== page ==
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Category:Lauren Jackson

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Category:Lauren Jackson

This is the category for Lauren Jackson, an Australian basketball player.

Refresh this list to see the latest articles.

  • 2 February 2013: Canberra Capitals extinguish the Fire, 76–68
  • 7 December 2012: WNBL’s Sydney Uni Flames decisively beat Canberra Capitals
  • 29 September 2012: Canberra Capitals beat Chinese women’s national B basketball team in pre-season
  • 20 August 2012: Sydney welcomes home the Australian Olympic Team
  • 23 June 2012: Basketball Australia announces final Olympic teams for the Opals and Boomers
  • 21 May 2012: Raw Opals spend week preparing for London Games
  • 16 May 2012: Australian media focuses on Olympic prospects against US for women’s basketball

From Wikinews, the free news source you can write.


File photo of Lauren Jackson in 2012. Image: LauraHale.


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Creator of website satirizing Glenn Beck on winning domain name case

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Creator of website satirizing Glenn Beck on winning domain name case

Tuesday, November 10, 2009

Wikinews interviewed the creator of a parody website satirizing American political commentator Glenn Beck, about his thoughts after prevailing in a domain name dispute brought by Beck before the World Intellectual Property Organization (WIPO) in Geneva, Switzerland. Florida resident Isaac Eiland-Hall created the website in September, and it asserts Beck uses questionable tactics “to spread lies and misinformation”. Eiland-Hall was represented in the case by free speech lawyer Marc Randazza.

Wikinews interviewed Randazza for the article “US free speech lawyer Marc Randazza discusses Glenn Beck parody”, and previously reported on the Beck v. Eiland-Hall case in articles, “US free speech lawyer defends satire of Glenn Beck”, “Satirical website criticizes Glenn Beck for ‘hypocritical’ attempts to silence free speech”, and “Glenn Beck loses domain name case over parody website”.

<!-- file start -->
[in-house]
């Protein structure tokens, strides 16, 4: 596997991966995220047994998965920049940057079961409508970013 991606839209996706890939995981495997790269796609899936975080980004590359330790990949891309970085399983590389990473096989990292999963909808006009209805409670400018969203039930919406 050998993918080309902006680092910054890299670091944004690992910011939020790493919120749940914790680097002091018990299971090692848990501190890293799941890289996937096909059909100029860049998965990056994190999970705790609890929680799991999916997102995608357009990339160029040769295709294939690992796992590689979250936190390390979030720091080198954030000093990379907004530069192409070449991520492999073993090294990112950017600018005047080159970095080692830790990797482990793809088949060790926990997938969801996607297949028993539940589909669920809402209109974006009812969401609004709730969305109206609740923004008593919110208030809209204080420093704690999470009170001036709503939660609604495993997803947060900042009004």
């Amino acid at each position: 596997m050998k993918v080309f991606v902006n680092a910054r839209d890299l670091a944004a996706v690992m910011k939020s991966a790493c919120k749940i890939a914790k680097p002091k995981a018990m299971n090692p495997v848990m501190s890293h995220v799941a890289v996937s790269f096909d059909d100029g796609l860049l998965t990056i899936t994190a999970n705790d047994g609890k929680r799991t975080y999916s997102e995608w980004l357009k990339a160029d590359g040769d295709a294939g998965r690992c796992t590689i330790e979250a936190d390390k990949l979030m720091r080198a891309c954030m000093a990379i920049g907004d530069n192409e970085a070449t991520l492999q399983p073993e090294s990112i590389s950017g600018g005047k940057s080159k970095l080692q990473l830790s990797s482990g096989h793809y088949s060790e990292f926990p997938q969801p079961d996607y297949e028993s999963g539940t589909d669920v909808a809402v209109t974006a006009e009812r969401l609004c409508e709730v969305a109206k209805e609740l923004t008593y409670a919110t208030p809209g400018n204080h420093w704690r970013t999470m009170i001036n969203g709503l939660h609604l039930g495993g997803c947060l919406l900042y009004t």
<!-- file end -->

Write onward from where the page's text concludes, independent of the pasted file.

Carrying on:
Nike Tn

Get More Information Here:

By Chad Henners

Nike, the world s leading supplier of athletic footwear, accessories and sports equipment, has always been an innovator in the design of modern athletic footwear. Their years of continuous research and testing to create the most user-friendly footwear have made them into the global corporation that they are today. From its original concept of the waffle design, various technologies have been introduced to the market, focusing on the type of cushioning system that would offer the best comfort and protection for athletes during their training and competition. One of Nike s low profile but advanced technologies is the Nike TN or Tuned Air.

To understand the technology of Nike TN, we must first look into Nike s original creations: Nike Air, Air Max and Zoom Air. Nike Air was the first air technology in 1979 developed by Nike for maximum cushioning. The pressurized gas within a flexible urethane plastic capsule is placed beneath the heel, forefoot or both to reduce impact to the foot. Next, Nike developed its Air Max series, with the visible air unit in the heel. This shoe was created to withstand the brunt of hard, repetitive impacts. Eventually a thinner and lightweight cushioning system, Zoom Air, was created to provide great cushioning. Subsequently, the TN or Tuned Air technology was introduced to the market as a system of individual pods underneath the shoe designed to absorb impacts at all areas of the foot.